“C’mon, I’ll show you the Dungeon next!”

Now I know what you’re thinking – what is a Mill doing with a dungeon? Well yesterday I received a  nooks and crannies tour of the Mill with our Premises Assistant Craig (from the carpet tape incident). After asking very nicely with sugar on top Craig took me to some of the rooms in the Mill that no one ever gets to see!

The Sewing Room
The Sewing Room

First stop was the room right at the top of the Mill; the Sewing Room. This was probably originally housed spinning mules. But in more recent years, when it became known as the Sewing Room, it was home to the noise of a dozen sewing machines creating shirts, tablecloths and more from the cloth made on our heritage looms. Craig told me that the lovely ladies who used to work up there would very kindly sort you out with a pair of curtains if you asked nicely enough!

Sadly the Sewing Room is no longer used
Sadly the Sewing Room is no longer used

Then I was taken to what is affectionately known as the ‘dungeon’ (alright you got me – it’s not a real dungeon) which is the site of the original headrace (the watercourse that fed water to the original wooden wheel). The hole that you see in the picture is in fact a tunnel that apparently leads all the way up to the car park! Craig told me that his partner in crime, Andy our Engineering Assistant has actually climbed all the way up the tunnel!

The mouth of the headrace
The mouth of the headrace

This is also one of the oldest parts of the Mill and above the Dungeon is where we believe that Samuel Greg’s office used to be.

The site of the orginal wheelpit
The site of the original wheelpit

Next I was shown the ‘bunker’ which houses the massive Byworth Boiler which actually powers our steam engines and keeps us all warm in the winter.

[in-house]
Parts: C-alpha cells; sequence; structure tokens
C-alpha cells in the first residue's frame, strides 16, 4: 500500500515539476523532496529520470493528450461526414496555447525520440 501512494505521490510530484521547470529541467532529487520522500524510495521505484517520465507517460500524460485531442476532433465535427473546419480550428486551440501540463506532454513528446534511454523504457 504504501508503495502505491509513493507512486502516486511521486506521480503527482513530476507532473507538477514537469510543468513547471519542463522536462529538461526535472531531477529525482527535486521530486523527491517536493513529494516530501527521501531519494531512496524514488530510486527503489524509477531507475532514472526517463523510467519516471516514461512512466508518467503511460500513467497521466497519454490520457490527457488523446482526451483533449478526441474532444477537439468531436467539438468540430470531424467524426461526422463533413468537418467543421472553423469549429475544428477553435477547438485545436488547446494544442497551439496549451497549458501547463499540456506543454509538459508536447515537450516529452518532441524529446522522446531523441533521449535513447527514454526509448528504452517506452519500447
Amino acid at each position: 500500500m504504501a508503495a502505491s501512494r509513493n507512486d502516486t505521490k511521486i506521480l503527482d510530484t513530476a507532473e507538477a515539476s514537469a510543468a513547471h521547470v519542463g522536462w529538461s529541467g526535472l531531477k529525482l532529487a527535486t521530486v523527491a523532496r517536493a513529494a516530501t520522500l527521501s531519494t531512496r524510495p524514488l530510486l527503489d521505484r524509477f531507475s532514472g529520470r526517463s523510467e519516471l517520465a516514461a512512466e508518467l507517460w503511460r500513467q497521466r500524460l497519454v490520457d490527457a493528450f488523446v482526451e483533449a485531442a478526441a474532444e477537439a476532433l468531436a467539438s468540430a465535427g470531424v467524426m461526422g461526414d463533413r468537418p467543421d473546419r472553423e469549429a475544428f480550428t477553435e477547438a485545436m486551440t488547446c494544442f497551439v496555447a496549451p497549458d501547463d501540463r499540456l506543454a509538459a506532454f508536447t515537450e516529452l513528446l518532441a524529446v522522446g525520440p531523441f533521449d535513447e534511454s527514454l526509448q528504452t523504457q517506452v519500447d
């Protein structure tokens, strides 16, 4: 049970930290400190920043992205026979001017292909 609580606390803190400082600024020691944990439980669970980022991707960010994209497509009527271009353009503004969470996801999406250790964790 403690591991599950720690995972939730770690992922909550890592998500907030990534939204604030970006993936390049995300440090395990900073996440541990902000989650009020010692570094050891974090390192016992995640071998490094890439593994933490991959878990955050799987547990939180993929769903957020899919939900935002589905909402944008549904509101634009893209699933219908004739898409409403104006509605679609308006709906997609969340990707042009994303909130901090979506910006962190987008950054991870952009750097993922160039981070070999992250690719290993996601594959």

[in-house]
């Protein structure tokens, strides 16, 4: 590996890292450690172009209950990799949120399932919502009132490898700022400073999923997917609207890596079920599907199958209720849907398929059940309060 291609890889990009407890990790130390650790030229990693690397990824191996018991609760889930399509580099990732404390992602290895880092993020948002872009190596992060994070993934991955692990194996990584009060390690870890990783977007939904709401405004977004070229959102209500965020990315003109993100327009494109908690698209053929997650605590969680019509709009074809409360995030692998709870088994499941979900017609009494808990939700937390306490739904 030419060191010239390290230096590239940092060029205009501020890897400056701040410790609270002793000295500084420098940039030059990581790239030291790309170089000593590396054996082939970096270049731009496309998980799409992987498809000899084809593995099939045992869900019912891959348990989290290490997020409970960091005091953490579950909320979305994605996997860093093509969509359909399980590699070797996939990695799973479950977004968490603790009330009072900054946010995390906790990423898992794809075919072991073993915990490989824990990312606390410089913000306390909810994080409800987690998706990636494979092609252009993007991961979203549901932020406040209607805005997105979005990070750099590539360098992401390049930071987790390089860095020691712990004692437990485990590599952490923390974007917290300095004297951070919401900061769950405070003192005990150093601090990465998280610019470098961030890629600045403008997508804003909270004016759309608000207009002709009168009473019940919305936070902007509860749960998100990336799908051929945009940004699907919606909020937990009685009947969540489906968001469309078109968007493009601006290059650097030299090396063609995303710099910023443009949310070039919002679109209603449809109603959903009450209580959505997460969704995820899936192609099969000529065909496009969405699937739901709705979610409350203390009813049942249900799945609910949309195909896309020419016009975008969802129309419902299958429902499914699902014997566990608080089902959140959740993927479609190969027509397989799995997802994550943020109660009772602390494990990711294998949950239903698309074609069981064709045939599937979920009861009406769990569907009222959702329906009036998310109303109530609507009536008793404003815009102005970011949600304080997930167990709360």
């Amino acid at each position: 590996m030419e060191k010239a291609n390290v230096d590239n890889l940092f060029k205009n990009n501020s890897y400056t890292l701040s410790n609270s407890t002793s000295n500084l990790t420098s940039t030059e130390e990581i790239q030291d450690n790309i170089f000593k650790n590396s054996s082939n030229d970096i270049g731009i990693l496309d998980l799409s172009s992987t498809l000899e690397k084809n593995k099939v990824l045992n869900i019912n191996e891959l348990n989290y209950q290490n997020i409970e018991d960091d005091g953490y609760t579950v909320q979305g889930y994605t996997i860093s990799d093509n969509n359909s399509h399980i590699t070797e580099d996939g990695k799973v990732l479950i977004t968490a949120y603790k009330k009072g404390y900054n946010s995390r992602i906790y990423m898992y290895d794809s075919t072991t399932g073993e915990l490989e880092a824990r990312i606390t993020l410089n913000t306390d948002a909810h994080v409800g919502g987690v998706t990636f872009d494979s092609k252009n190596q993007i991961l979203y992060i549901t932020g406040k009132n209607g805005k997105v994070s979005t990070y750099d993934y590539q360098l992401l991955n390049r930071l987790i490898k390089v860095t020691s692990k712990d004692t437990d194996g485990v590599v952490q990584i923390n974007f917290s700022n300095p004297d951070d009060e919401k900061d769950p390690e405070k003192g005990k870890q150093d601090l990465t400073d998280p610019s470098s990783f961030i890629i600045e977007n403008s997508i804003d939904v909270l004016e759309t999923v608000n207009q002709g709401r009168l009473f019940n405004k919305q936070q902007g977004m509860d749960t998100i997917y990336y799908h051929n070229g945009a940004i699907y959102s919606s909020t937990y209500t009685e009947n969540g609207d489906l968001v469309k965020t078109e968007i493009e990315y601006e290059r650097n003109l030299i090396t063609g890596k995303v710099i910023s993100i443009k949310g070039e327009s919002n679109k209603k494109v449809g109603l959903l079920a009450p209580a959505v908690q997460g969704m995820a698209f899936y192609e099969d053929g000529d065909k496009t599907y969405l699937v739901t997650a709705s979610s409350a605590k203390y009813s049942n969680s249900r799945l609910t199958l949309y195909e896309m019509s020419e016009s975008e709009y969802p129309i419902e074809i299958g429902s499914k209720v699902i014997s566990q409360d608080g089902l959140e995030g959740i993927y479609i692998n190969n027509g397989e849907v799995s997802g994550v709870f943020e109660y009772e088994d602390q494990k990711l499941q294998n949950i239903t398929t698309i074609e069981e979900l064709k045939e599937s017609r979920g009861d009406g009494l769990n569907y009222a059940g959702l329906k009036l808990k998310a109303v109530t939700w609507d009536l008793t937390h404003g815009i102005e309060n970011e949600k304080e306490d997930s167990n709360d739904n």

'The Bunker'
‘The Bunker’

Craig explained that every year when they check the pressure relief valve on the boiler they open the doors pictured below and about 30ft of steam shoots up into the air!

I can't quite imagine 30ft of steam coming out of here!
I can’t quite imagine 30ft of steam coming out of here!

Finally I got to see the clock tower, where for over a hundred years now the workers of Quarry Bank have been writing their names on the walls (including me!) Every Monday and Thursday the clock is wound up again, bringing two massive weights back up to the top floor, which slowly drop over the week, powering the clock mechanism.

The clock mechanism
The clock mechanism
Some of the checks made by the former engineers of the Mill
Some of the checks made by the former engineers of the Mill

Many moons ago according to Craig on of the cables attached to the weights snapped and it dropped through four floors into the Switch Room into the basement smashing the concrete floor at the bottom, leading to a lot of “effing and jeffing” as Craig put it. Andy and Craig have now fixed in a massive metal plate to prevent it from happening again, should the cable ever snap.

Thankfully the weight missed our important electrical equipment!
Thankfully the weight missed our important electrical equipment!

There are so many other parts of Quarry Bank that remain hidden but you can help us open them up by donating to our appeal. One day you will be able to have a nosy around a worker’s cottage in Styal Village and explore the archive in Quarry Bank House, where the Gregs lived!

http://www.nationaltrust.org.uk/quarry-bank-mill/donate-now/

Laura

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